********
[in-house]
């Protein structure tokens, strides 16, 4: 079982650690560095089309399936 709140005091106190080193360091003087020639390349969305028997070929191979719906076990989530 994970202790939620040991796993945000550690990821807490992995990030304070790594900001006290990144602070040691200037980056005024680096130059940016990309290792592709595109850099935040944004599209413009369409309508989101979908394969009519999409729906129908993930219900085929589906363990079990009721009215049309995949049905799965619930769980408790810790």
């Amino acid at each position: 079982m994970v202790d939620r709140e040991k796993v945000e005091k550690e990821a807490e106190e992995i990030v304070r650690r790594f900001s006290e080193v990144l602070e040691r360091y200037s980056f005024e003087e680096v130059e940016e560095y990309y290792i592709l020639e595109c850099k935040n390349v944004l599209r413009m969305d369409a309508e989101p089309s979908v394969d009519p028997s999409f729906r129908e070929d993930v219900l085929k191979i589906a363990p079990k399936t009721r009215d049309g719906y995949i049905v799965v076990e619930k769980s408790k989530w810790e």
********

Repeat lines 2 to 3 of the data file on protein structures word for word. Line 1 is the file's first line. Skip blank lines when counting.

């Protein structure tokens, strides 16, 4: 079982650690560095089309399936 709140005091106190080193360091003087020639390349969305028997070929191979719906076990989530 994970202790939620040991796993945000550690990821807490992995990030304070790594900001006290990144602070040691200037980056005024680096130059940016990309290792592709595109850099935040944004599209413009369409309508989101979908394969009519999409729906129908993930219900085929589906363990079990009721009215049309995949049905799965619930769980408790810790």
């Amino acid at each position: 079982m994970v202790d939620r709140e040991k796993v945000e005091k550690e990821a807490e106190e992995i990030v304070r650690r790594f900001s006290e080193v990144l602070e040691r360091y200037s980056f005024e003087e680096v130059e940016e560095y990309y290792i592709l020639e595109c850099k935040n390349v944004l599209r413009m969305d369409a309508e989101p089309s979908v394969d009519p028997s999409f729906r129908e070929d993930v219900l085929k191979i589906a363990p079990k399936t009721r009215d049309g719906y995949i049905v799965v076990e619930k769980s408790k989530w810790e």